Format: DVD from Rockford Public Library on laptop.
This is the eleventh in a series of twelve movies selected by the guys at YourFace. This is Nolahn’s fourth and final pick.
Third movies in a trilogy are often a disappointment. Think of all the trilogies where things punk out in the third film: X-Men, Spider-Man, Alien, The Godfather…the list goes on. So it is that I avoided The World’s End, the third film of Edgar Wright’s unofficial Cornetto Trilogy, for fear that it wouldn’t live up to the cinematic joys of Shaun of the Dead or Hot Fuzz. Nolahn wouldn’t let me get away with that, though, so here we are.
Gary King (Simon Pegg) is working on a career as a wastrel and alcoholic finishes what looks like a 12-step meeting where he relates the story of the best night of his life—an attempt to have a pint at all 12 pubs in his home town. This feat, known as the Golden Mile, was abandoned. In an attempt to reclaim that past glory, Gary decides to track down his four estranged high school friends and reattempt the feat.
There’s a reason that his friends don’t really want to reconnect with Gary, though. As it happens, Gary’s present form is merely an older version of the Gary that existed years before. He’s selfish, belligerent, and has no self-control. By contrast, his friends all of careers. Undaunted by this, Gar tracks down Peter (Eddie Marsan), Oliver (Martin Freeman), Steven (Paddy Considine), and finally Andy (Nick Frost) to recreate the attempt to complete the Golden Mile. None of them really want to do this, but see it as something like an attempt at closure.
The evening gets off to a rocky start when Gary finds out that Andy no longer drinks. Gary makes a continuous ass of himself, including hitting on Oliver’s sister Sam (Rosamund Pike). And then, partway through the new version of the pub crawl, all hell breaks loose. Gary picks a fight with a kid in the restroom of the fourth pub and discovers much to his shock that the kid is actually some sort of android. It soon becomes evident that a good percentage of the town has been converted into androids. The group decides that the best thing to do is continue going from pub to pub and attempt to figure out what is happening. Slowly but surely they all become drunker and drunker and the situation becomes more and more dire.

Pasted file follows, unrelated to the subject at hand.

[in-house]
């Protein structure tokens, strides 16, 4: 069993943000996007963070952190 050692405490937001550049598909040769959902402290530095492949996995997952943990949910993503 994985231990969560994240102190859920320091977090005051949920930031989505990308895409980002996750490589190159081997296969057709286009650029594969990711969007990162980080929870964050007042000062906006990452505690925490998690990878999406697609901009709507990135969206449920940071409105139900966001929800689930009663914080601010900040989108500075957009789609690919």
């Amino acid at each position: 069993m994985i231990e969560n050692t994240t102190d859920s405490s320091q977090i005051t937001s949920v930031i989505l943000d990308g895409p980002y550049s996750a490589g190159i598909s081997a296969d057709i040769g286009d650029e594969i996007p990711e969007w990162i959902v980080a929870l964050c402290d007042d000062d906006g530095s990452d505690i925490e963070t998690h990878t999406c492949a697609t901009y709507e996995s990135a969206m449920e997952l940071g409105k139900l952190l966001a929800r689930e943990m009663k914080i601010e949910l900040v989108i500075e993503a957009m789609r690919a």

So let’s get to the meat and potatoes here. First, Edgar Wright knows how to film an action sequence. In fact, it’s the action sequences that do the most to kill any idea of the suspension of disbelief. Our characters become drunker as the film progresses, but they never seem to suffer any problems when it comes to hand-to-hand combat with the androids (which they call “blanks’). This really isn’t a problem with the film, though. It works in the sense that nothing here is really supposed to make a great deal of sense, and the action sequences are a lot of fun.
Wright is also a very smart filmmaker. He’s able to do more than just have his characters say funny things. There are a lot of visual jokes here as there are in all of his films. Another connection to the other two Cornetto films is the fact that anything a character says actually happens at some point in the film. Things get repeated, happening or being said once innocently and again with much more serious repercussions. This is the brilliance of Wright’s films, or at least Wright’s films with Simon Pegg and Nick Frost. The World’s End has the same style of humor as the previous two films, and that works to its benefit.
So what’s the problem? Why does it feel like I’m not as excited about this as I am about Shaun of the Dead or Hot Fuzz? The answer to this is back at the start of this review. The World’s End is the least of the three Cornetto films, and it’s the least by a fair margin. This isn’t specifically a knock on the film. Shaun of the Dead is one of the best horror comedies ever made and I like Hot Fuzz more than I like Shaun of the Dead. The World’s End would have to be almost perfect just to be playing in the same ballpark, and it’s not almost perfect.
The biggest issue is that the driving force of the plot—an alien invasion that is replacing people Body Snatchers-style—comes completely out of nowhere. There’s no indication that this is where we’re going. I realize that this would be how something like this would be discovered, but it comes completely out of left field here, and it doesn’t work as well as it could. All three of the Cornetto films deal with something completely implausible, but this seems like the most implausible of the three, and it suffers because of it.
Don’t get me wrong; this is still a very entertaining film and I had a lot of fun watching it. But there’s a part of it that feels like it’s trying too hard. Even brilliant cameos from Pierce Brosnan, David Bradley, and the voice of Bill Nighy can’t change this fact. I like it, but I can’t help but be a little disappointed in it.
Regardless, this is still a win. That puts the YourFace crew at 9.5 for 11.
Why to watch The World’s End: It’s completely insane.
Why not to watch: It’s the least of the Cornetto Trilogy.